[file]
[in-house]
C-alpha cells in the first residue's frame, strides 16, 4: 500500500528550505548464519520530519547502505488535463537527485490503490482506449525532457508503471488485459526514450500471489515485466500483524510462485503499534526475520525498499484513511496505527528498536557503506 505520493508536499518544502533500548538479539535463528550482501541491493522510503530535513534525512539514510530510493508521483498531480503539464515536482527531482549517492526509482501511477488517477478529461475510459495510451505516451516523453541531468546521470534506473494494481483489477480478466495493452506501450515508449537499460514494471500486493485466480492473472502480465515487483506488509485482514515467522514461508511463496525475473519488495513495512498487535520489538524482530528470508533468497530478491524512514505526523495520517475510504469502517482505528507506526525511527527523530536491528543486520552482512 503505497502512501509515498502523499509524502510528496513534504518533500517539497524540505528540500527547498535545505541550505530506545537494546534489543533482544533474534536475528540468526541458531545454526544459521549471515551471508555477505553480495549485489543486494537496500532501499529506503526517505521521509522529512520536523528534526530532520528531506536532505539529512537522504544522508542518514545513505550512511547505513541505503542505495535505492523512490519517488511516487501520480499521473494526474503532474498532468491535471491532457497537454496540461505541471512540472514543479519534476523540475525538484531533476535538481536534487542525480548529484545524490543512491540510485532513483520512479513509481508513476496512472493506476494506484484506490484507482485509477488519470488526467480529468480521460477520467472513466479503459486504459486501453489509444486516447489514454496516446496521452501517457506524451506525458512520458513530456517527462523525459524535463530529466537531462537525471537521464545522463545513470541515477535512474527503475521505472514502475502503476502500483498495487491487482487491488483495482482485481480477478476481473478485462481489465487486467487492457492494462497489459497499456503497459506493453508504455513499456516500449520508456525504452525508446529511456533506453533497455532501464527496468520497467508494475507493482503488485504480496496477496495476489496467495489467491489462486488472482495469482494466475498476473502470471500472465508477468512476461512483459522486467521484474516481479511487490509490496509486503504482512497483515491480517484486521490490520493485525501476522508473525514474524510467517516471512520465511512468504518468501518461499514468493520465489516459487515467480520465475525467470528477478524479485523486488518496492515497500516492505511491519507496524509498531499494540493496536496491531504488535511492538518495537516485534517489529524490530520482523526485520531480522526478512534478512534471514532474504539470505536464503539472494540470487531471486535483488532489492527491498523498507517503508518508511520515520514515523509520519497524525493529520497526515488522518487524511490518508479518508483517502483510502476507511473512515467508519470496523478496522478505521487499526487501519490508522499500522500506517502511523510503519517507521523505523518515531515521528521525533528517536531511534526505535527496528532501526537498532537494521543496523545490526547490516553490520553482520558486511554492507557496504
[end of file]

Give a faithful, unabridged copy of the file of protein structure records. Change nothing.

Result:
[in-house]
C-alpha cells in the first residue's frame, strides 16, 4: 500500500528550505548464519520530519547502505488535463537527485490503490482506449525532457508503471488485459526514450500471489515485466500483524510462485503499534526475520525498499484513511496505527528498536557503506 505520493508536499518544502533500548538479539535463528550482501541491493522510503530535513534525512539514510530510493508521483498531480503539464515536482527531482549517492526509482501511477488517477478529461475510459495510451505516451516523453541531468546521470534506473494494481483489477480478466495493452506501450515508449537499460514494471500486493485466480492473472502480465515487483506488509485482514515467522514461508511463496525475473519488495513495512498487535520489538524482530528470508533468497530478491524512514505526523495520517475510504469502517482505528507506526525511527527523530536491528543486520552482512 503505497502512501509515498502523499509524502510528496513534504518533500517539497524540505528540500527547498535545505541550505530506545537494546534489543533482544533474534536475528540468526541458531545454526544459521549471515551471508555477505553480495549485489543486494537496500532501499529506503526517505521521509522529512520536523528534526530532520528531506536532505539529512537522504544522508542518514545513505550512511547505513541505503542505495535505492523512490519517488511516487501520480499521473494526474503532474498532468491535471491532457497537454496540461505541471512540472514543479519534476523540475525538484531533476535538481536534487542525480548529484545524490543512491540510485532513483520512479513509481508513476496512472493506476494506484484506490484507482485509477488519470488526467480529468480521460477520467472513466479503459486504459486501453489509444486516447489514454496516446496521452501517457506524451506525458512520458513530456517527462523525459524535463530529466537531462537525471537521464545522463545513470541515477535512474527503475521505472514502475502503476502500483498495487491487482487491488483495482482485481480477478476481473478485462481489465487486467487492457492494462497489459497499456503497459506493453508504455513499456516500449520508456525504452525508446529511456533506453533497455532501464527496468520497467508494475507493482503488485504480496496477496495476489496467495489467491489462486488472482495469482494466475498476473502470471500472465508477468512476461512483459522486467521484474516481479511487490509490496509486503504482512497483515491480517484486521490490520493485525501476522508473525514474524510467517516471512520465511512468504518468501518461499514468493520465489516459487515467480520465475525467470528477478524479485523486488518496492515497500516492505511491519507496524509498531499494540493496536496491531504488535511492538518495537516485534517489529524490530520482523526485520531480522526478512534478512534471514532474504539470505536464503539472494540470487531471486535483488532489492527491498523498507517503508518508511520515520514515523509520519497524525493529520497526515488522518487524511490518508479518508483517502483510502476507511473512515467508519470496523478496522478505521487499526487501519490508522499500522500506517502511523510503519517507521523505523518515531515521528521525533528517536531511534526505535527496528532501526537498532537494521543496523545490526547490516553490520553482520558486511554492507557496504